Cidade dos Homens (City of Men)
I found the film from a stand in India. I bought it for a few rupees, along with a bunch of old Indian music. The cheap paper cover indicated that it was the TV series, with an episode listing on the back. I continued watching, unsure of whether it was a TV series or film, learning the truth half way.
Watching Cidade dos Homens (City of Men), which is based off of the TV series, which itself is a spin-of of Cidade de Deus (City of God), which I really liked when I saw it in high school, felt like a prolonged TV episode, as many TV show turned films do.
Perhaps I’ve been really high on life and barely appreciating even high art because I was not engaged in the film at all. It has a gritty setting: gangs, guns, local people ‘n all, but the dramedy elements just consistently destroyed the realism. In one instance, One of the main characters has sex on duty, and it trades scenes with his friend also having sex, funky brazilian music plays, it segues on to the next scene; It felt like a sitcom. It’s light-hearted. Yet, people have guns, people die, and I can’t feel for them because these elements distract me from the events that occur.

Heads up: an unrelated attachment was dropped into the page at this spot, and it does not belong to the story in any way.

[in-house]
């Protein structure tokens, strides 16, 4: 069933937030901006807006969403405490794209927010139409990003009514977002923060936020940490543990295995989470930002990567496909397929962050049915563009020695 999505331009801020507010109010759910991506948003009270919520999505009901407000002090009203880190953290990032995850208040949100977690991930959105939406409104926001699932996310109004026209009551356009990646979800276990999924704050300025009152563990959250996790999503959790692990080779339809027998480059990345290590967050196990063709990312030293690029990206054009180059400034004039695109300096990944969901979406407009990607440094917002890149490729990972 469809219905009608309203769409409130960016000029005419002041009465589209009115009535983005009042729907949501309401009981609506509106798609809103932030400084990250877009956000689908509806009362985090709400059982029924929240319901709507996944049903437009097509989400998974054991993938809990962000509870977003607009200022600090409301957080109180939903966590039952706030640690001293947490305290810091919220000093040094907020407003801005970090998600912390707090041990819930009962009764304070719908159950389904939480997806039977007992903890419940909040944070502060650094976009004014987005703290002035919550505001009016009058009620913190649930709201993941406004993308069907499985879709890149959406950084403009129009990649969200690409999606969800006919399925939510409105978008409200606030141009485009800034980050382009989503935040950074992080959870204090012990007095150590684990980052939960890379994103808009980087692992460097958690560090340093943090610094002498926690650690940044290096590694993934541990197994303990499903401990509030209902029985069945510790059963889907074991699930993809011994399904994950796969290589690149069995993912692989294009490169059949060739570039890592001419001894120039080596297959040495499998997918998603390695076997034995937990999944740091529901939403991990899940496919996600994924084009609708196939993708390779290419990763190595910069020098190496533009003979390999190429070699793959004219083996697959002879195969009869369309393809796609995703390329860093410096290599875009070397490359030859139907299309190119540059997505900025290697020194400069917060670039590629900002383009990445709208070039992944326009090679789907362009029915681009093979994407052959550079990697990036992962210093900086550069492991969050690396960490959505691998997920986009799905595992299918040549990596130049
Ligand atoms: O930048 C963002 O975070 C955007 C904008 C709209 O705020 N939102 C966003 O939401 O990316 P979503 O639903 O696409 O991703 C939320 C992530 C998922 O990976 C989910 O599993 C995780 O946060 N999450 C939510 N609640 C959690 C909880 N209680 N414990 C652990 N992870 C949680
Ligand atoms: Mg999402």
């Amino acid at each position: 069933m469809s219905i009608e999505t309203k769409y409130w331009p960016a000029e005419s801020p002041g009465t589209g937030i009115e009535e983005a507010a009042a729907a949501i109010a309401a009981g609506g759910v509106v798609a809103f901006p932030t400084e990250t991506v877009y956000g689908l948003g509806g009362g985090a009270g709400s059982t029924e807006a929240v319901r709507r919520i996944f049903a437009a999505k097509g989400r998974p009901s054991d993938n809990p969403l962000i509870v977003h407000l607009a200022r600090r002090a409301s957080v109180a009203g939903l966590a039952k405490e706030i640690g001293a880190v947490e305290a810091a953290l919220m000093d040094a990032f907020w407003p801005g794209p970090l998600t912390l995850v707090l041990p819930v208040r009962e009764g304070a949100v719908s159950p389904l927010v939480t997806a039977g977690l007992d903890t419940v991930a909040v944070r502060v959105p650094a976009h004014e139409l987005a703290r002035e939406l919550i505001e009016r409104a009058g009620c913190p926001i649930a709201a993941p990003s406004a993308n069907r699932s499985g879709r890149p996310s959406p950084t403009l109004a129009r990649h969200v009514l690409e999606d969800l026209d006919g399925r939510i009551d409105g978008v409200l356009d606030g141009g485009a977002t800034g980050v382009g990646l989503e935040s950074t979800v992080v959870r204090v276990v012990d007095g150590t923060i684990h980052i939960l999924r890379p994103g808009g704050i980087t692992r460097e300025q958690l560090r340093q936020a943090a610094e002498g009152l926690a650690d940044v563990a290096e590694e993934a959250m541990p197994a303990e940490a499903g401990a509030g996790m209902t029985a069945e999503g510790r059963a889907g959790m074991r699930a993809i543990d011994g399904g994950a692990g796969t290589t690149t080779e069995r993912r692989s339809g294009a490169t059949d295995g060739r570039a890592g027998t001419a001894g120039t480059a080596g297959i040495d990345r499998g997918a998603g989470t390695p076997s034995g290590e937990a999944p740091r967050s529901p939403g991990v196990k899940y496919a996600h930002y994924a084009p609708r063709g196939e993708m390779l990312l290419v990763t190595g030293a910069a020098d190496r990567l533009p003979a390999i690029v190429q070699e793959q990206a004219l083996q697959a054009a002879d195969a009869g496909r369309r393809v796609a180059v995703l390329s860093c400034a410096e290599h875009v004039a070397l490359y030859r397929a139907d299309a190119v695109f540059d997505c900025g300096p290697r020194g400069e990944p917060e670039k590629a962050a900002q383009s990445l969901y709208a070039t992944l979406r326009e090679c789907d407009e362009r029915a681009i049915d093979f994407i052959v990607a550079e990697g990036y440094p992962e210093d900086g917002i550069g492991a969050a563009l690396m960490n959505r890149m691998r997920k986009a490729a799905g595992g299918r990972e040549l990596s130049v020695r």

I thought about something Tsai Ming-Liang said: Films are not real. People shouldn’t have to get so engaged with a film. It’s only a screen. It’s weird that people go festivals, then go into theater rooms, just to watch something on the screen.
In another thought, I felt that there was a truth in feeling of the film. People in Rio de Janerio do have guns, yet people have to live on, and joy is part of life. During my second time in India, I’d walk down the street, past slums, still thinking about people suffering, but a bit less than the first time, focusing on something insignificant, like purchasing a bottle of Thums Up (an Indian brand of cola). People adapt. It’s only crazy from a foreigner’s point of view.
I started fast forwarding half way through; I can’t withstand TV shows. I’d watch the first few second of a scene and understand the rest, and continue watching with this method. At some points I’d peer into the setting, the favelas, wishing I could walk the streets, talk to people, and really understand life there. I felt that there was so much film in the setting that could have been made with just a few of the people. Closer to the people. With less dialog, less narrative. Maybe I just want to physically be there and not watch a film.
The film ended rather quick at an hour and a half, as much of it was fast forwarded. Maybe I’ve become an asshole critic who is unable to enjoy action films. Still, it’s only an action film.